A few weeks before we graduated high school, a friend and I were hanging out in my hometown. It was a Friday night and the humid heat of summer had already set in.

Bored, we headed over to an acquaintance’s house. He greeted us and offered us a drink, and then we went upstairs and talked for a while. When my friend excused himself to use the restroom, our host grabbed and loaded an AR-15 rifle.

Since my buddy was in the restroom, it was just our host and myself. I didn’t really comprehend what was happening at the time. My only memory is of him staring me down, while I drank the Pepsi he’d given me.

Once my friend returned to the room, the tension melted. Our host laughed, apologized and unloaded the gun. He said he’d feared that we’d come to rob him and that the bathroom break could have been a ruse to produce a weapon.

While I pieced together what just happened, he continues with a friendly conversation about where he’d bought it, how it shot and how much it put him back. You know, just kind of showing us his new gun.

About six months later, he was murdered at the age of 19.

A group of individuals entered the same house under the pretext of buying drugs, then robbing him. Before leaving, one of them shot and killed him in front of his loved ones.

He knew his attackers and trusted them enough to let them into his family’s home, just like for my friend and me.

As of 2009, there were an estimated total of 310 million non-military firearms in the United States, roughly one for every resident. In 1968, there were closer to two people for each gun.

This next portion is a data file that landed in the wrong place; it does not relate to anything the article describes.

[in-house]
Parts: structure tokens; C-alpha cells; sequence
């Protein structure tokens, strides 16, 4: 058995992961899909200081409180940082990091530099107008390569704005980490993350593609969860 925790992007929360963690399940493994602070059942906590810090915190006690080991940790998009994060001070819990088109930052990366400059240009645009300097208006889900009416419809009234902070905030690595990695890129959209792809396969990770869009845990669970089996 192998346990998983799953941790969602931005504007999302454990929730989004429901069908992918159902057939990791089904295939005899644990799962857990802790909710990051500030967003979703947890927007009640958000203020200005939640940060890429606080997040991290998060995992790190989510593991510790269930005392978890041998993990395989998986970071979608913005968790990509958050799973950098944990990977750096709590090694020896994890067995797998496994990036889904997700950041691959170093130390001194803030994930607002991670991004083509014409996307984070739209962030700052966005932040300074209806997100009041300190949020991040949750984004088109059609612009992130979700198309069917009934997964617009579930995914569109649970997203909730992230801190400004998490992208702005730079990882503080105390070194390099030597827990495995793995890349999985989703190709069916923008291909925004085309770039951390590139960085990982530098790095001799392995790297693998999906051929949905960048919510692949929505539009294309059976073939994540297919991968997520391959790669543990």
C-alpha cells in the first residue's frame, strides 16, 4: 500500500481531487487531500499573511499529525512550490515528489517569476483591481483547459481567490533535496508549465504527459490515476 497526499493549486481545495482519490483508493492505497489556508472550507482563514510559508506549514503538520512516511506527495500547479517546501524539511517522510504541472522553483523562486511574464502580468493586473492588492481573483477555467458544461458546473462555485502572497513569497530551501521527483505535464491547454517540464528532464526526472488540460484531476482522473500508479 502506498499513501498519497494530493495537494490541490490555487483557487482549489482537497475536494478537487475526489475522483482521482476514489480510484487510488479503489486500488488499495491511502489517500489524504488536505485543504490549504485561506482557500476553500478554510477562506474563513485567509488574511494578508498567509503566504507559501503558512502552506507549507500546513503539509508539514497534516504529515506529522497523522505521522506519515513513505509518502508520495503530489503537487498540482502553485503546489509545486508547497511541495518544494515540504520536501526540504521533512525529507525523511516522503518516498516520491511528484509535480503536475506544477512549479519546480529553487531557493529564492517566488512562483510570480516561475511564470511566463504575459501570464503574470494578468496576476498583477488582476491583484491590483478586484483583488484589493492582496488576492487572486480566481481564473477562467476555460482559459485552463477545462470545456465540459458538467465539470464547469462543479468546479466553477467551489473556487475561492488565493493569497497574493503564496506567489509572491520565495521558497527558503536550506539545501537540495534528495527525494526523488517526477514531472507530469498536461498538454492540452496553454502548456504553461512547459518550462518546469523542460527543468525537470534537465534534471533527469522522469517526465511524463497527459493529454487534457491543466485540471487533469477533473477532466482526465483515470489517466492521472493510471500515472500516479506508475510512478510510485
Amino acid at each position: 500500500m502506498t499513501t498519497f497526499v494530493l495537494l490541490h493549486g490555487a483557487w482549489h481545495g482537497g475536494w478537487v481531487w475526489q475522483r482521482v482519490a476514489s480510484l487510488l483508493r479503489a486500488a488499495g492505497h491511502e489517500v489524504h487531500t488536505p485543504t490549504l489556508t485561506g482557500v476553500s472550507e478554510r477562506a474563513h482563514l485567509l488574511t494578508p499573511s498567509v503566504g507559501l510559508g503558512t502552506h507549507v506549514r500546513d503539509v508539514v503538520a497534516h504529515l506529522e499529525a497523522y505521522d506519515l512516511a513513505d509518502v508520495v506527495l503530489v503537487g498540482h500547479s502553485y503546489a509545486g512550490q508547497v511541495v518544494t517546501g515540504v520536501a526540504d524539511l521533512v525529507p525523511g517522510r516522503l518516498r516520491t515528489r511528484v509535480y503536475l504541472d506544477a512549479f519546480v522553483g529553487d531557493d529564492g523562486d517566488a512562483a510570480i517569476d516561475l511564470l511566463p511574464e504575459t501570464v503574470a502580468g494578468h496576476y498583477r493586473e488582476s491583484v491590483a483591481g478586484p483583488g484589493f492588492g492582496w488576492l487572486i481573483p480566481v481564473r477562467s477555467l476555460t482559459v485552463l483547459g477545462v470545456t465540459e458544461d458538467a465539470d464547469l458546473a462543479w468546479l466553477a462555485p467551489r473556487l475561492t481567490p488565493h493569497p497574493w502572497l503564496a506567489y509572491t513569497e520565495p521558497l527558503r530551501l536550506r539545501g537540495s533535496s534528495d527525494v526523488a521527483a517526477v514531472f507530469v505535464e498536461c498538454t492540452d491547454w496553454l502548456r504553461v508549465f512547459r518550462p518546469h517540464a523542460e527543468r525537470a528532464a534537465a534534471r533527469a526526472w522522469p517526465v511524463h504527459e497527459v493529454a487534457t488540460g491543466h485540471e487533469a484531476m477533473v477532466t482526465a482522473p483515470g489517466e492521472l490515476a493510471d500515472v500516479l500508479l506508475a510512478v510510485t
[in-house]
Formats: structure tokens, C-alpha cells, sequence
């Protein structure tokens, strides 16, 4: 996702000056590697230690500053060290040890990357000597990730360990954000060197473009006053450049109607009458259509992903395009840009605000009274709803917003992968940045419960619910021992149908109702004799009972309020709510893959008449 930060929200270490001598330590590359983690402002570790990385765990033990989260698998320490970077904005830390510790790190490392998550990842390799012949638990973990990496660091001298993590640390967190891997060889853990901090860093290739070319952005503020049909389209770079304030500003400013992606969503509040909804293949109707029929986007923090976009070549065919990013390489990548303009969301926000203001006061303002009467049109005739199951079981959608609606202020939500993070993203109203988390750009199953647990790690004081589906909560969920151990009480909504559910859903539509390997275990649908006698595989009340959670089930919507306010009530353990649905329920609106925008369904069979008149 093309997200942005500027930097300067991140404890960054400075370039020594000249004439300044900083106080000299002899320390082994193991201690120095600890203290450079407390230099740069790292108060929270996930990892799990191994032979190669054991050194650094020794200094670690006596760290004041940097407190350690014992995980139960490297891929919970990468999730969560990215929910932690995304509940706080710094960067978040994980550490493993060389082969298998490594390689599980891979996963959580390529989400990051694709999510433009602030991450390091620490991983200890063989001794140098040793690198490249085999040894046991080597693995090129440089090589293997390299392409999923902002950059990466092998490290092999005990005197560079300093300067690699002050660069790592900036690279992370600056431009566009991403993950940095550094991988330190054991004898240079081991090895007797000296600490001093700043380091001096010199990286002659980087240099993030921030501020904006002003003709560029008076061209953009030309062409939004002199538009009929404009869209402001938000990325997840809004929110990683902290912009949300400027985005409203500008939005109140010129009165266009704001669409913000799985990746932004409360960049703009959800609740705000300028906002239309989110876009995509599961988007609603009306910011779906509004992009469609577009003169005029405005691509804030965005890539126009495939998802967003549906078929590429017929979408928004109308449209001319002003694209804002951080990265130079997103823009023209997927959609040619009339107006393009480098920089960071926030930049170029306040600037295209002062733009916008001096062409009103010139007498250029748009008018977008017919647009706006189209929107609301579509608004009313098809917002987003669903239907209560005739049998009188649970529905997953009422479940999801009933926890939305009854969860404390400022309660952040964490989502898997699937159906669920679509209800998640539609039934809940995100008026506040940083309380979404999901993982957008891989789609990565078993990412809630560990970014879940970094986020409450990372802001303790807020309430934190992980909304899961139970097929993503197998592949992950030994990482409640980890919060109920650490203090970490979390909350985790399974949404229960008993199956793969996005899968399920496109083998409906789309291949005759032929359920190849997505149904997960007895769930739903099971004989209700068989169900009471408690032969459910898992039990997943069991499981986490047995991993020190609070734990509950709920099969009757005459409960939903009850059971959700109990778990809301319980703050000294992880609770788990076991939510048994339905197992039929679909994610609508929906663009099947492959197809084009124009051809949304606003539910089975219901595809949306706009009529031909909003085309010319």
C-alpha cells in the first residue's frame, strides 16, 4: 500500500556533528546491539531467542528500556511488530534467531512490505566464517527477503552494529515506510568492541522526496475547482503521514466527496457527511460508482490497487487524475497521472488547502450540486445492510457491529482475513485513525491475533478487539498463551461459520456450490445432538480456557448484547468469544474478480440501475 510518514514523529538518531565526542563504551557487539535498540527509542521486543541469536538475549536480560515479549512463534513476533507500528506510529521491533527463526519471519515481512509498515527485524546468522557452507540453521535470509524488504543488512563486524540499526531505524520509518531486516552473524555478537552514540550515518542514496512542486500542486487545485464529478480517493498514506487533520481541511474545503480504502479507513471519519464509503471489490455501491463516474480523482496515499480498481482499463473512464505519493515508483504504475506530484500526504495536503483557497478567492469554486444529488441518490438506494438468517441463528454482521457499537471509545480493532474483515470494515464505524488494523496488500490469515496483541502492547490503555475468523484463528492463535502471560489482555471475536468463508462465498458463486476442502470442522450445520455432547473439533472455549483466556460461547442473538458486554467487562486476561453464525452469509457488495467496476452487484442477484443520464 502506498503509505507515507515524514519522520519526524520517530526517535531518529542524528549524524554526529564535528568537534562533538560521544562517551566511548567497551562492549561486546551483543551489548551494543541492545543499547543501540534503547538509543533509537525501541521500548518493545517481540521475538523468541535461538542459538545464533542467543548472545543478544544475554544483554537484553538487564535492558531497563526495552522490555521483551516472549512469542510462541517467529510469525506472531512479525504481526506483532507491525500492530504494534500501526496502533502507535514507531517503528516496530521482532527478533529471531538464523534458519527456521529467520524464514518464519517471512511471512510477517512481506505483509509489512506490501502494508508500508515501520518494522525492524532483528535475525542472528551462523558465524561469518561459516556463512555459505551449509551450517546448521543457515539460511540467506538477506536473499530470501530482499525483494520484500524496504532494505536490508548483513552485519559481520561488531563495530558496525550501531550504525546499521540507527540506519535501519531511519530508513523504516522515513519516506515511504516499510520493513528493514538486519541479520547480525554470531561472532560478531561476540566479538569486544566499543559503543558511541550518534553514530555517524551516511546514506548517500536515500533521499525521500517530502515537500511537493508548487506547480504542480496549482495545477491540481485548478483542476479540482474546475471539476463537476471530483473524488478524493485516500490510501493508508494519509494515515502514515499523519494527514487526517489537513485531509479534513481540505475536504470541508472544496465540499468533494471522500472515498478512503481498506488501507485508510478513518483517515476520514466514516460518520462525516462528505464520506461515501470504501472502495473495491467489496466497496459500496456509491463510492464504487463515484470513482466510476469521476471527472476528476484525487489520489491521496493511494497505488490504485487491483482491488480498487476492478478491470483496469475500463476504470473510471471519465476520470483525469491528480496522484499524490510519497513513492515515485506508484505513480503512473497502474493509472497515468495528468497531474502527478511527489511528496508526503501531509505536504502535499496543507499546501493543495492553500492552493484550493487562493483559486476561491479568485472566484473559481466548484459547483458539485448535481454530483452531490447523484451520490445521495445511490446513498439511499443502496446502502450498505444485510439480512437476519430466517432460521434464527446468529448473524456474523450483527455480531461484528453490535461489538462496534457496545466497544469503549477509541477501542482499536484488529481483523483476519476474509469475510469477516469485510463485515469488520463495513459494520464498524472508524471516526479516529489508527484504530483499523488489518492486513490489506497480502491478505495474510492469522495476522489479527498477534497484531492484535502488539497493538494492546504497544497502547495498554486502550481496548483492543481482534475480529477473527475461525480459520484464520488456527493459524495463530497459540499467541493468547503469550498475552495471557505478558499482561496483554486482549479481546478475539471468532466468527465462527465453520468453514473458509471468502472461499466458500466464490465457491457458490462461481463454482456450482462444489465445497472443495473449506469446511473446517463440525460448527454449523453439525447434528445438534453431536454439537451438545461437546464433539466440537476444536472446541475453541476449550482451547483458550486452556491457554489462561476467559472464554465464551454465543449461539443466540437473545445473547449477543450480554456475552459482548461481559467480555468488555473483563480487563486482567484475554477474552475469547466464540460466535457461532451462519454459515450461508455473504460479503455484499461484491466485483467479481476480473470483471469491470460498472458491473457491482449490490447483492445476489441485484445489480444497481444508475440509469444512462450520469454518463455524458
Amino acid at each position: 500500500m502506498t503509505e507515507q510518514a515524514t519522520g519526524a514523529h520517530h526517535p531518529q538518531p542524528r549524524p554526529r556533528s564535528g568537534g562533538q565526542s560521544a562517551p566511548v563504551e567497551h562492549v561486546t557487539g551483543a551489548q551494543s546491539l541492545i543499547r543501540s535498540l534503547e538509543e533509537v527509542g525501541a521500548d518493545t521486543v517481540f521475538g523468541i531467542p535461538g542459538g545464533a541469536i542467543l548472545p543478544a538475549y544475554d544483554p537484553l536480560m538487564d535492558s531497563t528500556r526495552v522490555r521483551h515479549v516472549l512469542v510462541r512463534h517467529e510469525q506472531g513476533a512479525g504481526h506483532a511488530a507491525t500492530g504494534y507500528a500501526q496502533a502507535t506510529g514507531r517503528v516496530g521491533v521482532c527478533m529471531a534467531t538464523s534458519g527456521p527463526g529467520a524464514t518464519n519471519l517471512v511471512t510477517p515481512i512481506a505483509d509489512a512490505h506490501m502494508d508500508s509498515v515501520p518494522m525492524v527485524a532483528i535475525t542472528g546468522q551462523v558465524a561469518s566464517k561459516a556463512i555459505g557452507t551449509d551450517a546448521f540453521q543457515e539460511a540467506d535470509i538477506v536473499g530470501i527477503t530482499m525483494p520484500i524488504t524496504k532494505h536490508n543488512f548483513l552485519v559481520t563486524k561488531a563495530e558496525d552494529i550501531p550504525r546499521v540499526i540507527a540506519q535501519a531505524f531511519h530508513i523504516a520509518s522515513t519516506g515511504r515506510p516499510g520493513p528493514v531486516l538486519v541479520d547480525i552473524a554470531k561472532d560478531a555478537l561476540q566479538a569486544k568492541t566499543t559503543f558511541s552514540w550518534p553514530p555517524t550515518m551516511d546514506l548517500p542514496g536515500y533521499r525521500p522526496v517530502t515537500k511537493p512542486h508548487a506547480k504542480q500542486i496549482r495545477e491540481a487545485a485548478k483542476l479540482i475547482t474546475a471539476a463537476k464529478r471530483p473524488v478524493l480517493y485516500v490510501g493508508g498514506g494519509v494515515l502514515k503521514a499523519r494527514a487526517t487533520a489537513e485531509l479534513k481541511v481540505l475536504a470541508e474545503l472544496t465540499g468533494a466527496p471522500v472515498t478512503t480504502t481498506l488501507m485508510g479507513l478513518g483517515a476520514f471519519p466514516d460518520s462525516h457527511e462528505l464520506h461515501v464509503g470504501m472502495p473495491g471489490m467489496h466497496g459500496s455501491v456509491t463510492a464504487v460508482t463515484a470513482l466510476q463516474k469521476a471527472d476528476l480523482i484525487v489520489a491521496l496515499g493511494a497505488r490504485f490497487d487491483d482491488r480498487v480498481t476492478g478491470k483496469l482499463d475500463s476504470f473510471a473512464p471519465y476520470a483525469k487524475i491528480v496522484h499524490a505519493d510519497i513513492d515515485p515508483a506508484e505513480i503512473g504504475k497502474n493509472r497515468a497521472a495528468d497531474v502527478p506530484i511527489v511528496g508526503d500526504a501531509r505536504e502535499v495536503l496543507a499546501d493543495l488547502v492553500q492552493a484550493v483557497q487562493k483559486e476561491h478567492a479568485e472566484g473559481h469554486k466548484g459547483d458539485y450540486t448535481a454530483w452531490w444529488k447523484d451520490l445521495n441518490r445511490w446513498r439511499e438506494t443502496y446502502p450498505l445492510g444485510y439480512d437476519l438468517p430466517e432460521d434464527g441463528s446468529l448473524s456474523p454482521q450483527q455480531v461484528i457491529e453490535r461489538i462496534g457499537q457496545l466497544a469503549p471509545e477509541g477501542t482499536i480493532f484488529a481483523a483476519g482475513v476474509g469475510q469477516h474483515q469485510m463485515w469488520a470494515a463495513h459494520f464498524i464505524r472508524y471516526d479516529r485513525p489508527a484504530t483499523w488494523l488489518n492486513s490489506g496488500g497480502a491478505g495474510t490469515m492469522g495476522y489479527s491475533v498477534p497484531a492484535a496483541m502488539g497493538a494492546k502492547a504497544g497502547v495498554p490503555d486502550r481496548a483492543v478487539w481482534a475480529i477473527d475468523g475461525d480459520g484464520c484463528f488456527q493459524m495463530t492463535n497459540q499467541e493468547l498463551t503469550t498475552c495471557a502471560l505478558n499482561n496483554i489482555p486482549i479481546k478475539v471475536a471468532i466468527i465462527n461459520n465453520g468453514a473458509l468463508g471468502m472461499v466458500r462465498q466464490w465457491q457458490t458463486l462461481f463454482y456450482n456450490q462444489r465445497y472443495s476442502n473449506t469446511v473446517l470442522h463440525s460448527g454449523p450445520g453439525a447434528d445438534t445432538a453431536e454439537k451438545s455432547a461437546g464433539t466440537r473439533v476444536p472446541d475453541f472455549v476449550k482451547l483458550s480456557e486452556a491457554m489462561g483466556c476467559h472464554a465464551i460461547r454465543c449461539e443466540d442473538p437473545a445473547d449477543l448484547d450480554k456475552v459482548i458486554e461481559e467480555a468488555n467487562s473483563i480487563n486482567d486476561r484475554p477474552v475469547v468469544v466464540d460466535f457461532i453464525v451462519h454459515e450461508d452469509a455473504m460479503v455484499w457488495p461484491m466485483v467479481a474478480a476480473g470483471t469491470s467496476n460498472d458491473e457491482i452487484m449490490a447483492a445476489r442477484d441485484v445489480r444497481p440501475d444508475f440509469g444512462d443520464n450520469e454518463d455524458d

Homicide is the number two cause of death for males 15-24, behind unintentional injuries. Between 1968 and 2011, around two-thirds of murders were firearm related.

Those seem like some pretty grim statistics to me. But in 1993, there were an estimated 17,073 firearm related murders. By 2011, that number dropped to 9,903.

So while the number of guns carried is up, gun violence is down. This seems to lend some strength to the “more guns means more safety” argument of gun proponents. But I still don’t buy it. After all, our host had a gun and it didn’t save him. Maybe it could have, if the chips had fallen differently, but they didn’t.

Gun control advocates might say that if guns were scarcer, criminals might have to stay home. If they don’t possess a gun, it’s hard to shoot one, right?

It makes some sense and it’s a cute thought. However, with millions of guns manufactured each year, I don’t realistically see them going away anytime soon.

Guns don’t curdle like milk. A pistol made in 1914, if well cared for, will fire in 2014. Even if the guns themselves were illegal, I don’t see how the government could effectively confiscate 310 million of them.

There are so many different opinions and sets of facts. Statistics give us insight, but seem to conflict with the less-guns, more-guns arguments that get thrown around. I don’t know who’s right and instead find myself suspicious of anybody who claims to have all the answers.

Reality isn’t as simple as rhetoric and the situation on the ground doesn’t seem to match the current conversation.

We, the public, can sit around and try to figure out why any number of things happened the way they did. We can talk about all the personal and societal factors that put all those people in that room the day our host died. We can assign blame, question motivations and talk about the effects of guns and drugs and crime until we’re all blue in the face. We keep talking, but people keep dying.